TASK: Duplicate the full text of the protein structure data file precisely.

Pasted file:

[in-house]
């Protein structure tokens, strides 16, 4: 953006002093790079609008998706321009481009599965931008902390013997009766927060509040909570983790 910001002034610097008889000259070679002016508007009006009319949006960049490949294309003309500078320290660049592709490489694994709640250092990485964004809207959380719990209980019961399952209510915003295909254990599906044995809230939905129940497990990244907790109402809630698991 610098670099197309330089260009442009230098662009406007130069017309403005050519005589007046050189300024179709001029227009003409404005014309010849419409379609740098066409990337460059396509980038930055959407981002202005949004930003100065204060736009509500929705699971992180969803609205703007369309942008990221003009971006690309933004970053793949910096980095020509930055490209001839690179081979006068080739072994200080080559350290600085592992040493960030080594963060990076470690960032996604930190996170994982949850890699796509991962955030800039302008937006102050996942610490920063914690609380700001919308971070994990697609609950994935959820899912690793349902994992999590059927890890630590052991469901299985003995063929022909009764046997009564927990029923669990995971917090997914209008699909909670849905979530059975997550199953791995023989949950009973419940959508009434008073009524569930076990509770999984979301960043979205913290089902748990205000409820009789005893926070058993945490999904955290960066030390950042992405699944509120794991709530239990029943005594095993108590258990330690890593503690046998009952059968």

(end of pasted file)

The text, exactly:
[in-house]
């Protein structure tokens, strides 16, 4: 953006002093790079609008998706321009481009599965931008902390013997009766927060509040909570983790 910001002034610097008889000259070679002016508007009006009319949006960049490949294309003309500078320290660049592709490489694994709640250092990485964004809207959380719990209980019961399952209510915003295909254990599906044995809230939905129940497990990244907790109402809630698991 610098670099197309330089260009442009230098662009406007130069017309403005050519005589007046050189300024179709001029227009003409404005014309010849419409379609740098066409990337460059396509980038930055959407981002202005949004930003100065204060736009509500929705699971992180969803609205703007369309942008990221003009971006690309933004970053793949910096980095020509930055490209001839690179081979006068080739072994200080080559350290600085592992040493960030080594963060990076470690960032996604930190996170994982949850890699796509991962955030800039302008937006102050996942610490920063914690609380700001919308971070994990697609609950994935959820899912690793349902994992999590059927890890630590052991469901299985003995063929022909009764046997009564927990029923669990995971917090997914209008699909909670849905979530059975997550199953791995023989949950009973419940959508009434008073009524569930076990509770999984979301960043979205913290089902748990205000409820009789005893926070058993945490999904955290960066030390950042992405699944509120794991709530239990029943005594095993108590258990330690890593503690046998009952059968």